By Fresh Fruit Portal editor Matthew Ogg
Visit any PMA Fresh Summit and it’s likely Frieda’s Specialty Produce will have one of the most colorful and inviting stands, plucking a few items from the cornucopia of exotic fruits and vegetables stacked along the wall for tasting sessions; not from an outsourced chef, but someone who works with the group every day and can explain the product in detail.
The recent documentary ‘Fear No Fruit’ about the company’s founder Frieda Caplan is in a similar vein – an educative family affair that makes you stop to appreciate and discover the rich diversity of produce this world has to offer, meanwhile delving deeper into how the now commonplace was once as foreign as the term ‘Chinese gooseberry’.
That’s kiwifruit by the way – a fact that may not be the case if it weren’t for Frieda’s popularization of the fruit and the word, originally coined by Turners and Growers chairman Jack Turner in 1959 due to the fruit’s resemblance to New Zealand’s kiwi bird. This touch of marketing nous was to make this exotic crop a mainstay, along with many of the 200 produce items Frieda’s has introduced to the U.S.
“Mangoes, papayas, Asian pears, things like that would not be where they are today if it wasn’t for Frieda and her organization,” industry veteran Dick Spezzano notes in the film.
The implications of these market introductions are manifold, not just for U.S. consumers but growers domestically and in far fledged lands. Undoubtedly, the group’s high-volume commercialization of once scarce products has had flow-on effects to the warehouses and supermarket shelves of other nations too. A key take home-from the documentary is how much of Frieda’s success grew from not taking obstacles too seriously, finding opportunity where others saw barriers.
Aside from one reference to a child running in fear from a Buddha’s hand, the message of the film is not so much about having no fear of trying new fruits but about believing in the market potential of a new item if it has taste, food value and shelf life. Consumers can easily be educated, moreover captivated, by a new crop if the right strategy is in place.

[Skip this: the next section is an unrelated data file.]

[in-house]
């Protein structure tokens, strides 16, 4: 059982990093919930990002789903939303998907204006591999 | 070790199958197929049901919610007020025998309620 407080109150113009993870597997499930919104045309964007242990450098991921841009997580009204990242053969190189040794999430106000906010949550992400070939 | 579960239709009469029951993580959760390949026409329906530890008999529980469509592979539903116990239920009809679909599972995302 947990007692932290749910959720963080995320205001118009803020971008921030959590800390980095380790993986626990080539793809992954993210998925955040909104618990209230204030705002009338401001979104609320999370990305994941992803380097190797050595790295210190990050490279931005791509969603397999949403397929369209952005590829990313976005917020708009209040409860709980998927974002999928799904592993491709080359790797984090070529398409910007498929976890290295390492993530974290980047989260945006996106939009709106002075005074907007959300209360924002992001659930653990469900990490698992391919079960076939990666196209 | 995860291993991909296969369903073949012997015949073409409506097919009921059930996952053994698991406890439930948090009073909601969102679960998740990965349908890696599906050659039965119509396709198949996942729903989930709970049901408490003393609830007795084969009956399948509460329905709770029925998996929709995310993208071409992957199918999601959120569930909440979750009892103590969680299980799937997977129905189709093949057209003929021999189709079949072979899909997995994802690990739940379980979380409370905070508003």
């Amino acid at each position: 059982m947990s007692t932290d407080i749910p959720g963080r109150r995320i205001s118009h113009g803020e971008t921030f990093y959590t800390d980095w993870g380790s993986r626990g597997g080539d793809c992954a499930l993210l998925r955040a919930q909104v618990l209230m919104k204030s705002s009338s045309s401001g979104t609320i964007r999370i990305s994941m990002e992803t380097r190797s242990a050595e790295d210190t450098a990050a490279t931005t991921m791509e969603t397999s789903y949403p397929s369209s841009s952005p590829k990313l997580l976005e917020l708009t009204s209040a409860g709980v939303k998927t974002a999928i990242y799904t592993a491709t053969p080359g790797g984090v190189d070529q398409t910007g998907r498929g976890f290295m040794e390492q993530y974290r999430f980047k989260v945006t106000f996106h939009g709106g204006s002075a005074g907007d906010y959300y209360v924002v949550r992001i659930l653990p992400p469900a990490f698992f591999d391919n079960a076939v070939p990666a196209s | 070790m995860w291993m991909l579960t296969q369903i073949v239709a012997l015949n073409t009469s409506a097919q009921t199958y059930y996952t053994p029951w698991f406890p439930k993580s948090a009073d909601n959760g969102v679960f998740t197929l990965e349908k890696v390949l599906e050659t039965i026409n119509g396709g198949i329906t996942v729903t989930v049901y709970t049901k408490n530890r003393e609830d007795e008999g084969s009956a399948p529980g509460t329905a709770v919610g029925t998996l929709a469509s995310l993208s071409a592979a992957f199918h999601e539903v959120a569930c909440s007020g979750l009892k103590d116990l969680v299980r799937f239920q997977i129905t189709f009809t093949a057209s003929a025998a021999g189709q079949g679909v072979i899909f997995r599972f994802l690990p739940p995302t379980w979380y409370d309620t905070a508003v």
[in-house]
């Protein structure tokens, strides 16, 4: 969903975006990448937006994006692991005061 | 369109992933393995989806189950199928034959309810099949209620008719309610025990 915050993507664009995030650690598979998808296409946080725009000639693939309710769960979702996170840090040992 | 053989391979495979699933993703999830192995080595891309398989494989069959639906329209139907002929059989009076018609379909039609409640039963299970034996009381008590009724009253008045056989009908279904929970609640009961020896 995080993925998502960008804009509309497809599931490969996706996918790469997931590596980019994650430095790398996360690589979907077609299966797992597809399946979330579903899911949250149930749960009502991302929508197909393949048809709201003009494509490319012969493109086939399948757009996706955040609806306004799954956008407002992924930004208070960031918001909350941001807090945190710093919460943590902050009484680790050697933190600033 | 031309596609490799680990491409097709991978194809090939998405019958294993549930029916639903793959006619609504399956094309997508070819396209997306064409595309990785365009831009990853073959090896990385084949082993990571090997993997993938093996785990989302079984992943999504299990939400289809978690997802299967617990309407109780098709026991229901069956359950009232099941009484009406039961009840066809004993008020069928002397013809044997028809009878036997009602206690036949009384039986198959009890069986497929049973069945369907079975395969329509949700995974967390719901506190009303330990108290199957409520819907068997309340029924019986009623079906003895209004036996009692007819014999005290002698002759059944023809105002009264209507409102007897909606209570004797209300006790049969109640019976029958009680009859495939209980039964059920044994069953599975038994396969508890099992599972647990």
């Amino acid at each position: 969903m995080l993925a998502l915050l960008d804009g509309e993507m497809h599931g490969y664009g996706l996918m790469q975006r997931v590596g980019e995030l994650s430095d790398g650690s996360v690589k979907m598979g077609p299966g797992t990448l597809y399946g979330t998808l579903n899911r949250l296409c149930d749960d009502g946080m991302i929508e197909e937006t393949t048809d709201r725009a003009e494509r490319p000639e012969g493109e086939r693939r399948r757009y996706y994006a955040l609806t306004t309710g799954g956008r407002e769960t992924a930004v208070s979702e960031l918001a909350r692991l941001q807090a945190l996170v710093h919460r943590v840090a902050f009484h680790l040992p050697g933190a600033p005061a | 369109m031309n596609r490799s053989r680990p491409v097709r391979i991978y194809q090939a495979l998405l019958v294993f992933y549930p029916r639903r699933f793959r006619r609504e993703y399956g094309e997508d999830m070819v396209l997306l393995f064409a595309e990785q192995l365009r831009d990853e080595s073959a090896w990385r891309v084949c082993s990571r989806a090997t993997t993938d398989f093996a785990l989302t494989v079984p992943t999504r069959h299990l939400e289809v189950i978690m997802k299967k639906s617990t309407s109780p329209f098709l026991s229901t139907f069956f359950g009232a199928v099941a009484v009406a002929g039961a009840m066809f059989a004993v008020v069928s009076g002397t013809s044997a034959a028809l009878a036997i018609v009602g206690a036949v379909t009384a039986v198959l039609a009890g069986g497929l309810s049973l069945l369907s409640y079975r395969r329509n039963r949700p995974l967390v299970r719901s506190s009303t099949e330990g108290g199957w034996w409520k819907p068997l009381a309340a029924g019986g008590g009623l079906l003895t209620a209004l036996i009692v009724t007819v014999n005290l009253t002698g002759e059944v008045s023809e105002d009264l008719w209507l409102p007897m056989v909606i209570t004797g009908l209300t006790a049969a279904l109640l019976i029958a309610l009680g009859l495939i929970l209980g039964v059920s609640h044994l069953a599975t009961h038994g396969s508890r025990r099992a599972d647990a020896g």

Are they confusing Sunchokes with ginger? Simple solution, put them in a package. That’s exactly what Frieda did, pioneering produce industry packaging in the United States and bringing the concept of recipe-based marketing in the process; a strategy that any produce organization worth its salt is doing nowadays.
With its purple motifs and eccentric job titles like ‘forager’, the distributor has come along way since when Frieda began her career at the Los Angeles Wholesale Market, back when mushrooms belonged in the ‘specialty’ category. The reason she chose the industry was to help look after her daughter Karen, who is now CEO and a prominent voice throughout the film alongside her sister Jackie Wiggins and daughter Alex Jackson.
Another key commentator is the eccentric pomologist David Karp, who clearly thinks the world of the entrepreneur.
“That was the Mad Men era. Women didn’t run their own businesses, particularly in the produce business which is a tough trade. There’d be guys cussing and it was not a business for a polite woman,” he says, highlighting Frieda was a polite woman but “tough enough to make it in that field”.
Mixing dad jokes like ‘Mangosteen, it’s not a Jewish mango’ with a devoted enthusiasm for what lies behind the fruit we eat, Karp’s commentary will resonate with anyone in this sector who has found themselves to be the eccentric person at social gatherings dropping fruit facts as if everyone ought to know them.
He embodies the consumer curiosity that saw so many of Frieda’s introduced products grow in popularity, combined with the culinary experimentation amongst chefs that also helped put these products on the map
The documentary has upbeat music and slick visuals, intermittently presenting fruits and vegetables to the screen like sports stars before a match, complete with descriptions which before the age of the internet used to be the only way to plug these new items.
With a strong marketing and operational focus as well, the documentary also serves as a kind of ‘produce industry 101’ for the uninitiated, ranging from how buyers get the lowdown on supply issues from the market floor to the types of instruments used to test fruit quality. The narrative goes in-depth with water issues in California, the social aspects of making sure suppliers are sustainable, and the advent of farmers markets.
And like any good flick ‘Fear No Fruit’ has something of a twist, albeit a small one, involving a fruit that does not spoil easily.
As far as being a hagiography for the great woman and providing insights for produce industry professionals, this documentary ticks all the boxes and is a must-see. For the general movie-going public though – and perhaps some produce people too – I’d say it could have had greater depth in the storyline about the challenges and obstacles of bringing in new products, painting more of a picture of the cultural and practical issues Frieda had to overcome. At times everything feels a bit too perfect, and I’m sure there were countless interesting stories and narratives that were left on the cutting floor to stay within time.
This is probably because the documentary seeks to take on multiple themes – much like the company imports such a wide portfolio of products – while simultaneously telling the story of Frieda, her family and the changes she has forged in the produce industry. Nonetheless, ‘Fear No Fruit’ is historically relevant and thought-provoking for modern times. For that, I’ll give it 3.5 stars.
‘Fear No Fruit’ premiered at the San Luis Obispo International Film Festival in March, and will be released in Video on Demand (VoD) format on June 23 across the following formats: : iTunes, Amazon Instant Video, Google Play, Vudu and XBOX. The film is represented by FilmBuff.